Consumer Confidence Falls to 7-Month Low

Consumer confidence took another hit in September, The Conference Board reported Tuesday, as the lingering Delta variant and concerns over the economy interrupted momentum sent the index to a seven-month low.

The Board’s Consumer Confidence Index fell for the third straight month and now stands at 109.3, down from 115.2 in August, to its lowest level since February. The Present Situation Index—based on consumers’ assessment of current business and labor market conditions—fell to 143.4 from 148.9 last month. The Expectations Index—based on consumers’  short-term outlook for income, business, and labor market conditions—fell to 86.6 from 92.8.

“Consumer confidence dropped in September as the spread of the Delta variant continued to dampen optimism,” said Lynn Franco, Senior Director of Economic Indicators with The Conference Board. “Concerns about the state of the economy and short-term growth prospects deepened, while spending intentions for homes, autos, and major appliances all retreated again. Short-term inflation concerns eased somewhat, but remain elevated. Consumer confidence is still high by historical levels—enough to support further growth in the near-term—but the Index has now fallen 19.6 points from the recent peak of 128.9 reached in June. These back-to-back declines suggest consumers have grown more cautious and are likely to curtail spending going forward.”

“With no shortage of other factors to blame, such as wildfires, war, hurricanes and a border crisis, we see room for improvement in coming months,” said Tim Quinlan, Senior Economist with Wells Fargo Economics, Charlotte, N.C. “A strong labor market might be the only thing giving consumers much cheer these days amid an onslaught of negative news.”

The report said consumers’ appraisal of current business conditions declined in September: 19.3% of consumers said business conditions are “good,” down from 20.2%; 25.4% of consumers said business conditions are “bad,” up from 24.1%; and consumers’ assessment of the labor market was mixed, as 55.9% of consumers said jobs are “plentiful,” up from 55.6%. Conversely, 13.4% of consumers said jobs are “hard to get,” up from 11.2%.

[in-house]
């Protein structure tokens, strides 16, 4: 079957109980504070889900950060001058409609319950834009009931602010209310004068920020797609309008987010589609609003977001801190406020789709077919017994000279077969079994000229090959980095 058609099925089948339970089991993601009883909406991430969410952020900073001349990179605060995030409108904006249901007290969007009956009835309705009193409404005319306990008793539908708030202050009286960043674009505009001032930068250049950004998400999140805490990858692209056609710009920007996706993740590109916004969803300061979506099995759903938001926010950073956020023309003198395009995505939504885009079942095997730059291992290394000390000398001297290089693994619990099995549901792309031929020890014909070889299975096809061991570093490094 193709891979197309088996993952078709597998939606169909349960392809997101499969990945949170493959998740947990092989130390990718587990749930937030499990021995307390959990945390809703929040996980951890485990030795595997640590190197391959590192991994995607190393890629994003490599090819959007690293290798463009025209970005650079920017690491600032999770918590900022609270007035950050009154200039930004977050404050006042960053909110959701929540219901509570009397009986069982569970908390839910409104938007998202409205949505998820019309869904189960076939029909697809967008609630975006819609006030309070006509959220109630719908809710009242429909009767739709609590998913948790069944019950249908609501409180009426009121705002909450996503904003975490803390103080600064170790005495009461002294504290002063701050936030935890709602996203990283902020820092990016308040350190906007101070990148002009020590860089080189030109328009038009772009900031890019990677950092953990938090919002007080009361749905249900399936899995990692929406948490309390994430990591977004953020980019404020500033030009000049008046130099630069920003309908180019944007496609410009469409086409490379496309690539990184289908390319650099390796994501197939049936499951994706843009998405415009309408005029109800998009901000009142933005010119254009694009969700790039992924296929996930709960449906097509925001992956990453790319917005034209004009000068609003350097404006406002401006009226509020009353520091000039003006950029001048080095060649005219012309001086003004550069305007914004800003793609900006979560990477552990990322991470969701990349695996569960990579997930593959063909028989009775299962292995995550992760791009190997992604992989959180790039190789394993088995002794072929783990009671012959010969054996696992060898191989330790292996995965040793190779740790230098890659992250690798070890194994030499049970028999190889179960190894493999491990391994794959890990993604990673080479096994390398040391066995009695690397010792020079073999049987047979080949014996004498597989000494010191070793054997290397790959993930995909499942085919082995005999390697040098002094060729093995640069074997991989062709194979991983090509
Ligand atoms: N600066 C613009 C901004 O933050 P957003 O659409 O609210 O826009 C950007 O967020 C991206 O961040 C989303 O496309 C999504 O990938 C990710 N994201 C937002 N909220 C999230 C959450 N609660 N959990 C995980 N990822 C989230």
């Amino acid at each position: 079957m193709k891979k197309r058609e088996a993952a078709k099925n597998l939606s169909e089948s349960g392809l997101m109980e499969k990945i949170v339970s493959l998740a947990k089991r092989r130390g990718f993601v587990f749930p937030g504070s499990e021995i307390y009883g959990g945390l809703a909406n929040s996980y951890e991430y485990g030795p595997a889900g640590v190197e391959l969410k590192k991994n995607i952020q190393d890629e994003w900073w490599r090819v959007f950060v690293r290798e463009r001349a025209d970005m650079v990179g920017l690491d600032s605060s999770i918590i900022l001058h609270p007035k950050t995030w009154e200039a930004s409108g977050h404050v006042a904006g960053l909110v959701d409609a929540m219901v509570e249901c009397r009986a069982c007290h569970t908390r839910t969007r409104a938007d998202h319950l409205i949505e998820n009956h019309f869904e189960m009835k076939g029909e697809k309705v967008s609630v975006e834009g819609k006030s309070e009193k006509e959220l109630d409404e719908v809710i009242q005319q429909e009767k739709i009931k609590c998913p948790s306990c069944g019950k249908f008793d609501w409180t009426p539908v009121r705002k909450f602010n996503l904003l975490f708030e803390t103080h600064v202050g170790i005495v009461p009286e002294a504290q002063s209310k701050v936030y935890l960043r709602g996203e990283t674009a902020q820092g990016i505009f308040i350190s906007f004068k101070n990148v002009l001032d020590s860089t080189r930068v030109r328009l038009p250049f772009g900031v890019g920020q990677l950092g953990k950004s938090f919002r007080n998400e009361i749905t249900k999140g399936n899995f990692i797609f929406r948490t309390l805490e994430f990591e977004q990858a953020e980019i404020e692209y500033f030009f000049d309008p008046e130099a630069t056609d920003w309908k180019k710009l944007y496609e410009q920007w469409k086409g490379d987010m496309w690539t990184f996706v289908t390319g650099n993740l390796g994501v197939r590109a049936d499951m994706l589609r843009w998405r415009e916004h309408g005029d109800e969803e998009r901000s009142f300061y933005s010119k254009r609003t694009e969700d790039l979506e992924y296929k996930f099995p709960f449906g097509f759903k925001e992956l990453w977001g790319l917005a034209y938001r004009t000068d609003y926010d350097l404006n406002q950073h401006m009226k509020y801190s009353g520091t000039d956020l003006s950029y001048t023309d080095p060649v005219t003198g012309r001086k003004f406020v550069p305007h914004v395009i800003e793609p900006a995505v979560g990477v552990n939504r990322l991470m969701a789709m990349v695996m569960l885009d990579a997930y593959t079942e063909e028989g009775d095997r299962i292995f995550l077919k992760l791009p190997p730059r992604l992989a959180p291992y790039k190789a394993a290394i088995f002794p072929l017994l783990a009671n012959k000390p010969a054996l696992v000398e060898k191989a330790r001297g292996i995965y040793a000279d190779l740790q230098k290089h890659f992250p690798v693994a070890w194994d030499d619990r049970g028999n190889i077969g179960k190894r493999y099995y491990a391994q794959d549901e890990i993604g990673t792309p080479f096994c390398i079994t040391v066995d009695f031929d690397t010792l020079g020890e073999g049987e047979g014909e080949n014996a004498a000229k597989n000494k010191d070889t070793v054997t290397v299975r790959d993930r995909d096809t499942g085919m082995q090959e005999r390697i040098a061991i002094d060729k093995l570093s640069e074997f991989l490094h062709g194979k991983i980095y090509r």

Consumers’ optimism about the short-term business conditions outlook eroded further in September: 21.5% of consumers expect business conditions will improve, down from 23.4%; 17.6% expect business conditions to worsen, up from 17.4%. Consumers were also less optimistic about the short-term labor market outlook. While 21.5% of consumers expect more jobs to be available in the months ahead, down from 23.1%, 20.3% anticipate fewer jobs, up from 18.0%. Consumers were slightly less positive about their short-term financial prospects: 17.3% of consumers expect their incomes to increase, down from 18.2%, while 11.5% expect their incomes will decrease, up from 9.9%.

“While consumers know there are a lot of opportunities out there currently, they are more concerned about what employment will look like in a few months,” Quinlan said. “This may also just be the consequence of coming off of a hot labor market and the expectation that things can only be so good for so long. Next week’s employment report should be able to shed more light on the state of the labor market and whether August was a blip, as we suspect, or the start of a weaker trend.”